To give some perspective, a 24-year old rookie in MLB is probably getting a sabermetric/data-based scouting report on his opponent for the first time in his life. That will definitely inform and change they way he does things, but on the other hand, a 24-year old rookie has likely been playing high quality intensive baseball for 12 years and been a professional for 3. The relative contribution of sabermetrics to his whole skillset is fairly minor.

    • Matt,

      I agree with you that SABR doesn’t have much to say about the mechanics of the physical tasks, but as Andrew mentioned, a careful analysis can clearly help for in-game player decision making, especially with regard to a more systematic scouting of opponent tendencies. For example, when studying film, an analyst can team up with a player-expert when comes to coding the data. And then help with the analysis, and get input from the player. This requires that the analyst respect the player’s subject matter expertise, and not write the player off as a dumb jock.

      Overall though, your perspective is dead-on. This is the exact same thing that divides practitioners (players and coaches) and analysts (SABR, academic, etc.) when it comes to the hot hand (e.g. Phil Jackson doesn’t know what he is talking about)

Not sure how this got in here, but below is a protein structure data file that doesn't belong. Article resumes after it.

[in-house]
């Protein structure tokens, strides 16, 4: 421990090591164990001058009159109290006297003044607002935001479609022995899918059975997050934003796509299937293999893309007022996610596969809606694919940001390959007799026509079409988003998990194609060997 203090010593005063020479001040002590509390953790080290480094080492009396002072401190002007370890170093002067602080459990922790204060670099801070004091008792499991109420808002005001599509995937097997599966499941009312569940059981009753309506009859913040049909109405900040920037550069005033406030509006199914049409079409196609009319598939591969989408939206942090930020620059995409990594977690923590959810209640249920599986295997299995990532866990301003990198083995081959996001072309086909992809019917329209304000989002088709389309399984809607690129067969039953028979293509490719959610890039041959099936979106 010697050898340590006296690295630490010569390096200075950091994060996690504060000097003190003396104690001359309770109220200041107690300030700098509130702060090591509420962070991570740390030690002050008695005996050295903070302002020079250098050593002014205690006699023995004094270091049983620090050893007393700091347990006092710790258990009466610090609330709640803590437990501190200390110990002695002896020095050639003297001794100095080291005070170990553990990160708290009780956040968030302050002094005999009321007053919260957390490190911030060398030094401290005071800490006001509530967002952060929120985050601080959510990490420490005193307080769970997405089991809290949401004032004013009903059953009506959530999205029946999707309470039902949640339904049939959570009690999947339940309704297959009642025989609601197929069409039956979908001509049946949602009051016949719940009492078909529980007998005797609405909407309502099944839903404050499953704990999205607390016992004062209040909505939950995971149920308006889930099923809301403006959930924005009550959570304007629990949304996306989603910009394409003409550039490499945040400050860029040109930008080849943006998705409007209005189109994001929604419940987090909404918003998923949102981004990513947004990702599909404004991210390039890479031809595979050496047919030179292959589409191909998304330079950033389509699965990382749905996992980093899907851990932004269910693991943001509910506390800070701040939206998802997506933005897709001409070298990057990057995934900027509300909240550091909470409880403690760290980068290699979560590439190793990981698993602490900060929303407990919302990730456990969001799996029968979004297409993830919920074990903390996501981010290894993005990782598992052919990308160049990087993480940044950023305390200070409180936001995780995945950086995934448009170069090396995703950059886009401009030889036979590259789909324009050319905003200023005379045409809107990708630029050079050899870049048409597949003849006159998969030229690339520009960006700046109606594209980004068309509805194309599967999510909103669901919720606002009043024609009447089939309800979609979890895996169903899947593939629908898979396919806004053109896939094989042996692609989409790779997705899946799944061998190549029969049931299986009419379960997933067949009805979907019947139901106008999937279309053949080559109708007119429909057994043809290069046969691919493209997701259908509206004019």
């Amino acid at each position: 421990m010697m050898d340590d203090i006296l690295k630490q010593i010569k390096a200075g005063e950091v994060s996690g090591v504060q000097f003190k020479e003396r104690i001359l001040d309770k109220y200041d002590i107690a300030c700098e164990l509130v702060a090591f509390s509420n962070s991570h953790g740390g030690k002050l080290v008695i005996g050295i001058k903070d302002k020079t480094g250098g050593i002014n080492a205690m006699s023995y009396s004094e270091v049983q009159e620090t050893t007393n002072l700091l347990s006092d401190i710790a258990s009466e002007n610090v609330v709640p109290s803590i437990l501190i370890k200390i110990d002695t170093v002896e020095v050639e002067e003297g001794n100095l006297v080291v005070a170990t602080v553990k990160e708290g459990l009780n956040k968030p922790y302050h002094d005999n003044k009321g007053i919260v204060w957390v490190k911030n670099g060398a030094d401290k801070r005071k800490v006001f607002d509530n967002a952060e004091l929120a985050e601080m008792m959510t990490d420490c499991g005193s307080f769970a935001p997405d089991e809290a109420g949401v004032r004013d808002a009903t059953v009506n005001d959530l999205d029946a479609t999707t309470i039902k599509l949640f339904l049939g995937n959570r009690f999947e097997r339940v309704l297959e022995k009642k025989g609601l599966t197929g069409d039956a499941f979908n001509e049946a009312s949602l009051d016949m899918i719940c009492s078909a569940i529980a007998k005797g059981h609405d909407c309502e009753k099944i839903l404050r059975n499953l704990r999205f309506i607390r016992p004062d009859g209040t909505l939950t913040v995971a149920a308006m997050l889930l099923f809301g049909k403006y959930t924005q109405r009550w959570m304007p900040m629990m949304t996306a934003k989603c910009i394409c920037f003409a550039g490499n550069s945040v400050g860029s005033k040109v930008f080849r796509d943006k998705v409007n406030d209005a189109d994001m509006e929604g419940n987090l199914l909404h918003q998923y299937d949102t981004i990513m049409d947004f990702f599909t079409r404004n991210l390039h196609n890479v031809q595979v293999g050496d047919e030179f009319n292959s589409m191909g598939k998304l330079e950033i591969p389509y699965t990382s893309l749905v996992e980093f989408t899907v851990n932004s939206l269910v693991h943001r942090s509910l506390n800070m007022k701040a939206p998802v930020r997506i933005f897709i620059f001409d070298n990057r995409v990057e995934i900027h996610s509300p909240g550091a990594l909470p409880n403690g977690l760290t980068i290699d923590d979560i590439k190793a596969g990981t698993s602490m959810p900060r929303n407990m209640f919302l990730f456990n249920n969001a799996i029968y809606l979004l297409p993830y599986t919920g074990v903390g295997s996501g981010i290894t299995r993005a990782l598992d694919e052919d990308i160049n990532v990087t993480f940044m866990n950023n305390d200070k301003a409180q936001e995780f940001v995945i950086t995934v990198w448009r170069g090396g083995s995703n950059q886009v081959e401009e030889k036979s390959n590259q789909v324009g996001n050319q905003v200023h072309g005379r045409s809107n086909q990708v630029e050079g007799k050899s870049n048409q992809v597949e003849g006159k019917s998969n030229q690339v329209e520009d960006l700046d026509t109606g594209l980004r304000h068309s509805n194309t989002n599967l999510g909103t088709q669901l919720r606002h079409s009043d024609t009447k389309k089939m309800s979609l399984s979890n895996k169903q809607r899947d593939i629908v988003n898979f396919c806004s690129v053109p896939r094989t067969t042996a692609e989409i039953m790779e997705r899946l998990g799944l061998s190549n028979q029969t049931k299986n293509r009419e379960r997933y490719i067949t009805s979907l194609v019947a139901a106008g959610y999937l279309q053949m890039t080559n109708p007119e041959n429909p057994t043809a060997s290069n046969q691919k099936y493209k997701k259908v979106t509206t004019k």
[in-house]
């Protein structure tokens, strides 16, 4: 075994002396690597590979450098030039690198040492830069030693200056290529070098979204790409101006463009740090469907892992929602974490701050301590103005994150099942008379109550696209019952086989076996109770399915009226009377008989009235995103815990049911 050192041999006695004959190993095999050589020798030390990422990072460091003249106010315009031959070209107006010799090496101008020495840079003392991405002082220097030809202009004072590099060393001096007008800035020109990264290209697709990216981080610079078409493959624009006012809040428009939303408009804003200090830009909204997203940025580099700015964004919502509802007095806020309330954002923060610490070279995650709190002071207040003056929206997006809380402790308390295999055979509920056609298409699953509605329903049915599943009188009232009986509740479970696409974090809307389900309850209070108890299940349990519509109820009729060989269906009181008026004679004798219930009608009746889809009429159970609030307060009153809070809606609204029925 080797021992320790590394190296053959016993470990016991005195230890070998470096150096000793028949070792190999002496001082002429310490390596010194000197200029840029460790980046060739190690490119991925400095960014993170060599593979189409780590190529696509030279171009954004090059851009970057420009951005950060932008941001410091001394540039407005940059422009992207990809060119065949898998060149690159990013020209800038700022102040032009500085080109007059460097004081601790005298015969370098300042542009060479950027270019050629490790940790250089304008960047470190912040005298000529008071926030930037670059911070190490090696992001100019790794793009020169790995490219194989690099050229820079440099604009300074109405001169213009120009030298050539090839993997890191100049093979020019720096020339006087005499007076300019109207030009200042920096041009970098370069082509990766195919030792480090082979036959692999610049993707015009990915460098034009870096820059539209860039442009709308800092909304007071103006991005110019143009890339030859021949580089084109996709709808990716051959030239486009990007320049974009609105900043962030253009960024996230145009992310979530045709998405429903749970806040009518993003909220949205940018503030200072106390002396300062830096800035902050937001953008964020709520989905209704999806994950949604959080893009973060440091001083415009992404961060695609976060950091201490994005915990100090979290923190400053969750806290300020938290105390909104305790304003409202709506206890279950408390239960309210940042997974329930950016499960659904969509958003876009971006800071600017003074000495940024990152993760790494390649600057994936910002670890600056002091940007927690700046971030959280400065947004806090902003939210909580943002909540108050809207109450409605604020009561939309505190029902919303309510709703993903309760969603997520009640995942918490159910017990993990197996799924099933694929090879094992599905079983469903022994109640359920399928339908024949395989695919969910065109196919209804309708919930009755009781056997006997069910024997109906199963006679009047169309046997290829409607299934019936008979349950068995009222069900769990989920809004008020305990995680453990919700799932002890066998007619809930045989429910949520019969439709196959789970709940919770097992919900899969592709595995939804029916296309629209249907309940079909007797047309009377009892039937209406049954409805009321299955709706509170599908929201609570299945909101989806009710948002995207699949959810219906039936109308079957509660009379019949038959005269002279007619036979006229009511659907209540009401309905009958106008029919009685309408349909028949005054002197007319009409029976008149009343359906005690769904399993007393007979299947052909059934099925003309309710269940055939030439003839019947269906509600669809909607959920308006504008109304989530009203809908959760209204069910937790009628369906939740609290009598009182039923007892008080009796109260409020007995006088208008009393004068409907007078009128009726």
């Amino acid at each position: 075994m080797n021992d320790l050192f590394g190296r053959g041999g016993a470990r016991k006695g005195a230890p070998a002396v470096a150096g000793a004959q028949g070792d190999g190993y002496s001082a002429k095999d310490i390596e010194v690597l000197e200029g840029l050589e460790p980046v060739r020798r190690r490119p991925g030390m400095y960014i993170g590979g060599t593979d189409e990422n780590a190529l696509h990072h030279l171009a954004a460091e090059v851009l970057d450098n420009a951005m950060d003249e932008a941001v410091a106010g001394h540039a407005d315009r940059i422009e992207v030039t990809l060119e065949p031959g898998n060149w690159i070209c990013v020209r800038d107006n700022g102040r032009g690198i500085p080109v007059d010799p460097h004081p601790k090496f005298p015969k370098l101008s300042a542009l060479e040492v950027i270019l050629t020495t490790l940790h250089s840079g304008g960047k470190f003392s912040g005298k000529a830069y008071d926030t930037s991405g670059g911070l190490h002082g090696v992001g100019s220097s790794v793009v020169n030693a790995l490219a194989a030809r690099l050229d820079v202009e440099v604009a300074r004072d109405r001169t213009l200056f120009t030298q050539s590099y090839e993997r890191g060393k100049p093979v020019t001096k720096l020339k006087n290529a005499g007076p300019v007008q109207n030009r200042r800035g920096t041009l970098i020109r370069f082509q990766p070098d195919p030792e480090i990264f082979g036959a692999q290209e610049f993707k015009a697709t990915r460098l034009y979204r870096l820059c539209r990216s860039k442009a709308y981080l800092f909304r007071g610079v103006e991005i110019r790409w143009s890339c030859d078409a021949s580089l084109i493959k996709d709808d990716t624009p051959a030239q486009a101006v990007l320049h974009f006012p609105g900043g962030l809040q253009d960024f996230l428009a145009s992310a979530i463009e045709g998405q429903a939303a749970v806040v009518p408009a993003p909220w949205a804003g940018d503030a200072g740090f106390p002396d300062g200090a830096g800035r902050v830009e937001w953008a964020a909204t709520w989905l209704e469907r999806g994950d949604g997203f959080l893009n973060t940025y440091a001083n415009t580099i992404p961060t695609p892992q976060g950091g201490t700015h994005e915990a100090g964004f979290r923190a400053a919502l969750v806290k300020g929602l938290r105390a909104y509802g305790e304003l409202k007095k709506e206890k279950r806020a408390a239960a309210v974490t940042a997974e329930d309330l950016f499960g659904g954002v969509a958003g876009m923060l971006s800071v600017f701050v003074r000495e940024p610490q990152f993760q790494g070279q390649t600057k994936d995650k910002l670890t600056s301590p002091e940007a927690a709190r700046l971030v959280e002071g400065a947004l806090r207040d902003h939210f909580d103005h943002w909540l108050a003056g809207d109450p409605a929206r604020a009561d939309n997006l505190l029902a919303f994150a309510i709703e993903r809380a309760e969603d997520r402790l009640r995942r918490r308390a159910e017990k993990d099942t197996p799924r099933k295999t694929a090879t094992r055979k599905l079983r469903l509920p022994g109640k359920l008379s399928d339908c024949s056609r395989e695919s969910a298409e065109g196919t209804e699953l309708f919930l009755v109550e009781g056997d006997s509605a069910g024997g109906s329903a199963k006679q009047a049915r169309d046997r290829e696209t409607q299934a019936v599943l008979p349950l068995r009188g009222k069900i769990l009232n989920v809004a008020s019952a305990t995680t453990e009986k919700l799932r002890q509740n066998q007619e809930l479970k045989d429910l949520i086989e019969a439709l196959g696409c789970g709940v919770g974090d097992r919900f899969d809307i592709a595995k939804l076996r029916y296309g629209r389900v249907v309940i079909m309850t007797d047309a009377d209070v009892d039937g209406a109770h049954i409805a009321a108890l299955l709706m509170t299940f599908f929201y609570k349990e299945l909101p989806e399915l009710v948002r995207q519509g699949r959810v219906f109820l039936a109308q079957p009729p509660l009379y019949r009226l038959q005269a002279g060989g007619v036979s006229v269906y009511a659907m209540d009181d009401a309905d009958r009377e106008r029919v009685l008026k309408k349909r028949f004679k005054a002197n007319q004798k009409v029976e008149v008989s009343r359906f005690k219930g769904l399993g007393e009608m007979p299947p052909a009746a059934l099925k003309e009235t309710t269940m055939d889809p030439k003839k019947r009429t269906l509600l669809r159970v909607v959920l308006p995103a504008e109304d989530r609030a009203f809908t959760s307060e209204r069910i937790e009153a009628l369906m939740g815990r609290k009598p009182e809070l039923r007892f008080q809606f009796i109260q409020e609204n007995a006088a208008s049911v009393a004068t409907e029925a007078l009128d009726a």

As you rightly point out, sports analytics folks don’t like to discuss issues like measurement error. Instead, they just throw it all in the error term, and pretend the real phenomenon doesn’t exist. Hey, if a player doesn’t have a higher fg% after hitting a single shot, then he couldn’t possibly have the hot hand! um…

      • Joshua B. Miller says:

        Hey Matt

        Somehow my comment got pushed down to the bottom. When I commented I hadn’t finished reading your article to the end, now I have. Wow, your article is great, inspiring actually.

    • Jonathan says:

      Really nice piece. Thanks.

  4. Will says:

    I assumed that the wishy-washy conclusions were the result of referees, so I went looking for a working paper version. But I did find this blog post: “EMBODYING POWER? MORE EVIDENCE THAT POWER POSING DOES LITTLE TO ALTER THE INTRAPSYCHIC EXPERIENCE OF POWER” at

    Two quotes:

    “Why didn’t power posing influence our measures of power? There are a number of possibilities. The one we favor is that the simple power pose is not as impactful as was commonly assumed.”

    ” In the meantime, it seems prudent to be skeptical of the intrapsychic consequences of adopting an expansive posture.”

    These quotes read as very different from the article. I’d guess that the post represents the true opinions of the authors, and the article is a result of what the referees and/or the editor wanted.

    • Martha (Smith) says:

      Will left out what’s between his two quotes. Here’s the whole quote from the blog by Garrison and Schmeichel: